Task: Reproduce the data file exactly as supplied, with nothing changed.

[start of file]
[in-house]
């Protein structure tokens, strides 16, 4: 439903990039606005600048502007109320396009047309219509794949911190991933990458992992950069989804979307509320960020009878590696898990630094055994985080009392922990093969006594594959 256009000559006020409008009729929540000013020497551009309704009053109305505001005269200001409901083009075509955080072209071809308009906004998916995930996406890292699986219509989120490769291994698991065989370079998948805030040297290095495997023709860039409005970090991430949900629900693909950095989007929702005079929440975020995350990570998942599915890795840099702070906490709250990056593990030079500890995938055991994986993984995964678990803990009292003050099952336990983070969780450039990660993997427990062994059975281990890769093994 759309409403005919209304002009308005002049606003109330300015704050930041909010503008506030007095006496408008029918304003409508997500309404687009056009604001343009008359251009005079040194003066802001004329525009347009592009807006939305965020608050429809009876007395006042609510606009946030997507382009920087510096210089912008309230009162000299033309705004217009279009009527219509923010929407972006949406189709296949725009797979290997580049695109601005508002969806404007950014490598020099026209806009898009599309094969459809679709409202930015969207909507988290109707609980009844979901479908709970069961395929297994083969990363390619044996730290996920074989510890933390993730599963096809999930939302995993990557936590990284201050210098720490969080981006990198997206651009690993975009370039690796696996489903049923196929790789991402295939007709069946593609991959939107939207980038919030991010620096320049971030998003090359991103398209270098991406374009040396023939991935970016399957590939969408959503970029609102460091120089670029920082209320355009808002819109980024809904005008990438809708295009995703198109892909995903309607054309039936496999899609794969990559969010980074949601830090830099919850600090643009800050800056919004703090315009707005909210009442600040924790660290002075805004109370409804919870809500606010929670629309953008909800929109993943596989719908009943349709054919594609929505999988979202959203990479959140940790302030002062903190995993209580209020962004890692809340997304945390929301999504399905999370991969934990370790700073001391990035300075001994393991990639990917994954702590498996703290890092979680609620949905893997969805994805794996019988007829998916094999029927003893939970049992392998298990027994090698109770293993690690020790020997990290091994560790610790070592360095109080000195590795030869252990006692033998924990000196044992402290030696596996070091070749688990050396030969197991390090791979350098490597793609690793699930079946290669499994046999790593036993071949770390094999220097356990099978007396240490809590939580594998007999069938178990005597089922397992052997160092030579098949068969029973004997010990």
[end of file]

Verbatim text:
[in-house]
């Protein structure tokens, strides 16, 4: 439903990039606005600048502007109320396009047309219509794949911190991933990458992992950069989804979307509320960020009878590696898990630094055994985080009392922990093969006594594959 256009000559006020409008009729929540000013020497551009309704009053109305505001005269200001409901083009075509955080072209071809308009906004998916995930996406890292699986219509989120490769291994698991065989370079998948805030040297290095495997023709860039409005970090991430949900629900693909950095989007929702005079929440975020995350990570998942599915890795840099702070906490709250990056593990030079500890995938055991994986993984995964678990803990009292003050099952336990983070969780450039990660993997427990062994059975281990890769093994 759309409403005919209304002009308005002049606003109330300015704050930041909010503008506030007095006496408008029918304003409508997500309404687009056009604001343009008359251009005079040194003066802001004329525009347009592009807006939305965020608050429809009876007395006042609510606009946030997507382009920087510096210089912008309230009162000299033309705004217009279009009527219509923010929407972006949406189709296949725009797979290997580049695109601005508002969806404007950014490598020099026209806009898009599309094969459809679709409202930015969207909507988290109707609980009844979901479908709970069961395929297994083969990363390619044996730290996920074989510890933390993730599963096809999930939302995993990557936590990284201050210098720490969080981006990198997206651009690993975009370039690796696996489903049923196929790789991402295939007709069946593609991959939107939207980038919030991010620096320049971030998003090359991103398209270098991406374009040396023939991935970016399957590939969408959503970029609102460091120089670029920082209320355009808002819109980024809904005008990438809708295009995703198109892909995903309607054309039936496999899609794969990559969010980074949601830090830099919850600090643009800050800056919004703090315009707005909210009442600040924790660290002075805004109370409804919870809500606010929670629309953008909800929109993943596989719908009943349709054919594609929505999988979202959203990479959140940790302030002062903190995993209580209020962004890692809340997304945390929301999504399905999370991969934990370790700073001391990035300075001994393991990639990917994954702590498996703290890092979680609620949905893997969805994805794996019988007829998916094999029927003893939970049992392998298990027994090698109770293993690690020790020997990290091994560790610790070592360095109080000195590795030869252990006692033998924990000196044992402290030696596996070091070749688990050396030969197991390090791979350098490597793609690793699930079946290669499994046999790593036993071949770390094999220097356990099978007396240490809590939580594998007999069938178990005597089922397992052997160092030579098949068969029973004997010990």